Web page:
With thinning brown hair and nearly invisible eyebrows, Margaret Fisher sits her frail frame down in the salon chair. She received a diagnosis of Stage IV pancreatic cancer almost two years ago and has undergone 18 radiation treatments and six rounds of chemotherapy since. A hairstylist places a wig on Fisher's head and draws eyebrows on her bare face. Fisher, 63, looks in the mirror and smiles.
Such smiles are common at the Image Recovery Centre, a beauty salon inside the Johns Hopkins Sidney Kimmel Comprehensive Cancer Centre in Baltimore, Maryland. In this small, out-of-the-way room, cosmetologists specialise in assisting cancer patients who lose their hair, experience changes to their skin or have breasts surgically removed.
Self-image's effect on health and recovery is a topic filled with anecdotal evidence but few data. Nonetheless, doctors and nurses are finding that paying attention to what might be seen as superficial concerns hair and makeup has a positive effect on patients, with beauty regimes being bright spots in what can be a dreary journey through radiation and other therapies. Because of these perceived benefits, programmes focused on cosmetic solutions are spreading.
Andrew Thompson, who teaches clinical psychology at the University of Sheffield in England, does research on the ways people adjust to what he calls "appearance-altering conditions." Exploring patients' psychological reactions, he suggests, may lead to interventions that can ease their distress.
The Image Recovery Centre takes a concrete approach to image problems, as does the Look Good ... Feel Better programme of the American Cancer Society.
"I've heard patients say, 'I absolutely feel ugly. I don't want to look at myself. When I look in the mirror I don't see the same person," said Marianne Kelly, who founded the first Image Recovery Centre 19 years ago at Baltimore's Union Memorial Hospital.
Salons throughout the world are offering more and more services tailored to those struggling with the effects of cancer. Hospitals are forming partnerships with local salons to serve their patients. Wig salons are tailoring their services.
The Look Good ... Feel Better programme offers free monthly sessions in most Washington area hospitals. The group sessions offer cancer patients beauty techniques, videos and online tips. The nationwide programme has volunteer hairstylists, cosmetologists, wigmakers, etc., who make periodic appearances.
Kelly is a licensed cosmetologist, but she came to the idea of her programme in a personal way. No stranger to cancer as a child she lost a sister to leukaemia and then saw her own daughter develop the disease, from which she recovered Kelly learned that she had a brain tumour soon after her daughter fell ill.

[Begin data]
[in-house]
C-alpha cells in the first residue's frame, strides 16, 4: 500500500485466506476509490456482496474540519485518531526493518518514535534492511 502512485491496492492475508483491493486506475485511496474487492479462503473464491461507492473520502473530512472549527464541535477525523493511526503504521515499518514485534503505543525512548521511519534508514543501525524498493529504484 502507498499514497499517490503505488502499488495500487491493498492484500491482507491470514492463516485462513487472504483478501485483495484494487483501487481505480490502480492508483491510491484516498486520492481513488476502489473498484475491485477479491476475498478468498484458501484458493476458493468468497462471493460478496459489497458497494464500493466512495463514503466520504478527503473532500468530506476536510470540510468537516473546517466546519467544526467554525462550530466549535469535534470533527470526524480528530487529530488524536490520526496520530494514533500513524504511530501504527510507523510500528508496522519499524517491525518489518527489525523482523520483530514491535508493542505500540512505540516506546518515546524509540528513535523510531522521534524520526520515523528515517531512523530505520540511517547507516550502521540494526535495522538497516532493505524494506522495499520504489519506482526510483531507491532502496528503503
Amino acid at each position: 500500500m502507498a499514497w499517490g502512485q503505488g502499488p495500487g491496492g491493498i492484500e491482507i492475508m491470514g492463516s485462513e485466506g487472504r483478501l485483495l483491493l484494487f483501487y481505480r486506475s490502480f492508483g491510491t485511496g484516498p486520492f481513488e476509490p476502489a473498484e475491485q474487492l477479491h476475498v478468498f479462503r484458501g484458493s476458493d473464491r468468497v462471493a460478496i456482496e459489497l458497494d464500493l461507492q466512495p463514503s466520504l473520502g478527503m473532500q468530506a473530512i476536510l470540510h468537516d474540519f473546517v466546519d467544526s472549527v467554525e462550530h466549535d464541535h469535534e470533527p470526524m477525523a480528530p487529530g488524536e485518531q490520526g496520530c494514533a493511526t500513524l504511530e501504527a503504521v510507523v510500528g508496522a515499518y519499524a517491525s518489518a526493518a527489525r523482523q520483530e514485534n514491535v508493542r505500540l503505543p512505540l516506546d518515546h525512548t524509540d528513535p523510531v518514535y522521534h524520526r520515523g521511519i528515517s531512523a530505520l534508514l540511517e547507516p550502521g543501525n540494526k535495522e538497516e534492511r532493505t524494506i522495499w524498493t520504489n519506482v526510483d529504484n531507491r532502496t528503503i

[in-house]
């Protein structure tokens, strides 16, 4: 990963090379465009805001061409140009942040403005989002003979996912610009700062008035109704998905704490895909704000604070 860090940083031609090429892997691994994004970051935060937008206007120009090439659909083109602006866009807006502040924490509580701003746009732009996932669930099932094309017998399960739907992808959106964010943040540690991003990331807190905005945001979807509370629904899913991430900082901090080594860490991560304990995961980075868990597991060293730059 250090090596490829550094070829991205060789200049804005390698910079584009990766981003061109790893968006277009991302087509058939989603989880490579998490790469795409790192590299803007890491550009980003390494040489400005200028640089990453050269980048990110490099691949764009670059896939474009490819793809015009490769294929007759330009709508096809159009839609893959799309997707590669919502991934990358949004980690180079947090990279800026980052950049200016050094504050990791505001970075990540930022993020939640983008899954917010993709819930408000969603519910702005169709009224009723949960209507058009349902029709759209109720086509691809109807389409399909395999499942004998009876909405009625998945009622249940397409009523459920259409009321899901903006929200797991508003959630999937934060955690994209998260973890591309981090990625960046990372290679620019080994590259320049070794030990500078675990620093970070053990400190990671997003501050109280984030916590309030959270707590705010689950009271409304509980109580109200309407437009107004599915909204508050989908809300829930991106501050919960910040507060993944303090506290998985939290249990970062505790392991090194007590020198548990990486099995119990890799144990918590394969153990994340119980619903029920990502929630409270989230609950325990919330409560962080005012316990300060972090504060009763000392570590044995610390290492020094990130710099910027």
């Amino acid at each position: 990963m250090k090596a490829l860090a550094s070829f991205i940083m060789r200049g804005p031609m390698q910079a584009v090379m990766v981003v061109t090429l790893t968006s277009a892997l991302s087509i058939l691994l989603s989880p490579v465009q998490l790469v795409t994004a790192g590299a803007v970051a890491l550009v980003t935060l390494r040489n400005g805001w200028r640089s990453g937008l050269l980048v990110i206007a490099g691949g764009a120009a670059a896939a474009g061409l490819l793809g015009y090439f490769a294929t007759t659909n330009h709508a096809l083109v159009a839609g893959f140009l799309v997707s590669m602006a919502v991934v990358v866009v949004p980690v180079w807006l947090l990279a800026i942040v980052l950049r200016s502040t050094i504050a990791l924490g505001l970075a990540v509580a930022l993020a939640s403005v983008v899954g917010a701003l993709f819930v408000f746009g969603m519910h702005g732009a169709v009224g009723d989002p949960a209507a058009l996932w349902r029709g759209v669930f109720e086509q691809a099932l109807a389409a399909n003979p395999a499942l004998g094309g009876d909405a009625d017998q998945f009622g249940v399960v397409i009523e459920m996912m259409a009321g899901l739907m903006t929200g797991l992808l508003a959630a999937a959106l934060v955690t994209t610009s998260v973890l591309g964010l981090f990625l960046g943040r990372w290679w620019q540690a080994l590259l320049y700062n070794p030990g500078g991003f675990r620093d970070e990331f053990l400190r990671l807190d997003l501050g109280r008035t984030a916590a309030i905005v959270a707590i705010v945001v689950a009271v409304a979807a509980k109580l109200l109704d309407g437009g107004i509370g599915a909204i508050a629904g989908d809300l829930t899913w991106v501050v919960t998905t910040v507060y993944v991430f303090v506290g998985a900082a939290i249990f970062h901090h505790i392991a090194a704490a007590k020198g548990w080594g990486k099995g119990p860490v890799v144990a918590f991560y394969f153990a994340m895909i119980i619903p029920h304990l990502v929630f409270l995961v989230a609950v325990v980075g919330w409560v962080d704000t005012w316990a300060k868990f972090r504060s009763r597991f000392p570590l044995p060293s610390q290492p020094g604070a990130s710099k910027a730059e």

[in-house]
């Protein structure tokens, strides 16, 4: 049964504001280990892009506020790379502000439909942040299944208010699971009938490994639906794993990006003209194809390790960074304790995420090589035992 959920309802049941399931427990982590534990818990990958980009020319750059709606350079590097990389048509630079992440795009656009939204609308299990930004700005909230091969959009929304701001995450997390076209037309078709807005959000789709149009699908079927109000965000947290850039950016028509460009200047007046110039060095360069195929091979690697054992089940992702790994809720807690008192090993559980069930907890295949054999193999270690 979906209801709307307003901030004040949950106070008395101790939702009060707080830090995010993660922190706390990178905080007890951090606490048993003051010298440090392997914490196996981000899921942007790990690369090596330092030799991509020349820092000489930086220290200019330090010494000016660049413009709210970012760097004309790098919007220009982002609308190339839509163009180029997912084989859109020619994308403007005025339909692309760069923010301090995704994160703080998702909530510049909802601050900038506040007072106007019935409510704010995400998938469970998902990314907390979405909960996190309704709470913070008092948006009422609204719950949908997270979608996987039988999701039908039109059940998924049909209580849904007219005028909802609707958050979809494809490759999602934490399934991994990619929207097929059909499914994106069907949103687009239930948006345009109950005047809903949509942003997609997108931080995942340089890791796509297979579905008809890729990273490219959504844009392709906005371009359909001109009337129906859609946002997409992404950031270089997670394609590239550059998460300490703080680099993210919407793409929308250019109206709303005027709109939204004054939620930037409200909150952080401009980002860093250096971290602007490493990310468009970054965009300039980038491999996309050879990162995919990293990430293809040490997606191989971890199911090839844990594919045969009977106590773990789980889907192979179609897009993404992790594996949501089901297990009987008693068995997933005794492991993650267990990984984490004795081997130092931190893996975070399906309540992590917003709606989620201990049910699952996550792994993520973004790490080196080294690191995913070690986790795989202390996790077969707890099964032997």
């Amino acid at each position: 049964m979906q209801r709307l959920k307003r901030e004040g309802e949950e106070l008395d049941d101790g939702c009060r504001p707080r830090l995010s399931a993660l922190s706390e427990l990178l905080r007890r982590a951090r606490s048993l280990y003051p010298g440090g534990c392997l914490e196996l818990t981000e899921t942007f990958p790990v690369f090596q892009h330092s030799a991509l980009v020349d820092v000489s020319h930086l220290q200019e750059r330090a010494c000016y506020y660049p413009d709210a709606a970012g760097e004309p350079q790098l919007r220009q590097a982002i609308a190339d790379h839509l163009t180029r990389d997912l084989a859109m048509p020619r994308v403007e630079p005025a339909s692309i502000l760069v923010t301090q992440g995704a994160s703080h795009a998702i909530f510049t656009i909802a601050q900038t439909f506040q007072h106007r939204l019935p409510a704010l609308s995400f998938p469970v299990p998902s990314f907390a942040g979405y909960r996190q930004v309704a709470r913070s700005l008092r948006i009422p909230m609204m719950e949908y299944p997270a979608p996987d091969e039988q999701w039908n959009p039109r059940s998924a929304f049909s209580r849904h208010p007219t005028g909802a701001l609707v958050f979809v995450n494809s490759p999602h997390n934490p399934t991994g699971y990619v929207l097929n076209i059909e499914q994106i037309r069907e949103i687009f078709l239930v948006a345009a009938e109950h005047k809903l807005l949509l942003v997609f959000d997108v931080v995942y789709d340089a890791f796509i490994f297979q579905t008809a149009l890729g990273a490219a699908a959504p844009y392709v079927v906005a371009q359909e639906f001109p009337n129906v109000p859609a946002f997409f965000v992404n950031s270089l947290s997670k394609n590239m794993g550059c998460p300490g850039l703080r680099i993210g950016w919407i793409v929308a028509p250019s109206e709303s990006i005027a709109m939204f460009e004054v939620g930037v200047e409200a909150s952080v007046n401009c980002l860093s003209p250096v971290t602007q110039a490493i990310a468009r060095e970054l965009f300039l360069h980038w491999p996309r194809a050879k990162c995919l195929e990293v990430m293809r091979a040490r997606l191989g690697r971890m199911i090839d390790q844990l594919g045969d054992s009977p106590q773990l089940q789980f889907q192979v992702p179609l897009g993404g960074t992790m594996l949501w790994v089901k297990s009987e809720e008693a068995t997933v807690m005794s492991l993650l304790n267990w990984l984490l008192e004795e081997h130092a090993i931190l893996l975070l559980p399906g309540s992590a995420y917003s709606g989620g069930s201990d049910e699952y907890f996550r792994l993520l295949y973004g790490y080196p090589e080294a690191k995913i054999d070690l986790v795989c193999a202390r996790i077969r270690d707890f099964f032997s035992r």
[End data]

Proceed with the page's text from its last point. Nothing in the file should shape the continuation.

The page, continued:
After 15 hours of brain surgery, she awoke to face 18 frustrating months of rehabilitation, relearning how to walk and feed herself. It was the changes in her looks, however, that troubled Kelly the most.
"I had always been very particular about my appearance," Kelly said. Suddenly, she felt forced to find ways to cover her baldness and deal with the acne on her face.
"What I discovered was there was more to healing than medicine," Kelly said. "Feeling good about yourself played a very big role in my recovery."
That's how Kelly began to envision a one-stop shop to counter the disfiguring effects of medical treatments. She began by volunteering at Union Memorial in 1994, pushing her cart of cosmetics from room to room, offering free makeovers and talking to patients about the physical changes they were facing. In 2001, she opened an Image Recovery Centre, as her business came to be known, at Johns Hopkins.
Seventeen such centres are operating in hospitals across the United States now. Three more are scheduled to open by the end of 2013. Kelly and her husband set up the facilities, designing the centres and hiring and training the staff.
The centres offer shaving of the balding head, facials and manicures at prices comparable to those of moderately priced salons. They also sell custom-made wigs, hats, scarves and breast compression garments. Kelly says she often hears clients say, "I can have cancer, and look this good?" "Helping the patients to resolve some of the appearance issues that they're dealing with enhances the recovery, in that they feel positive. It helps their self-esteem," Kelly said.
There is another reason to keep up appearances during chemotherapy: An altered appearance can identify someone as a "person with cancer," according to Diana Harcourt and Hannah Frith in the July 2008 Journal of Health Psychology.
Debra Fruehling, the principal technical trainer at BAE Systems, was given a diagnosis of breast cancer in 2011. Since then, she has received dozens of chemotherapy and radiation treatments.
"You don't know how it hurts to look in the mirror and see yourself bald," Fruehling, 47, said. "It's hard. And to know that all I got to do is grab this great-looking wig and put it on and I fixed that — it takes stress away. And stress is the enemy to getting better."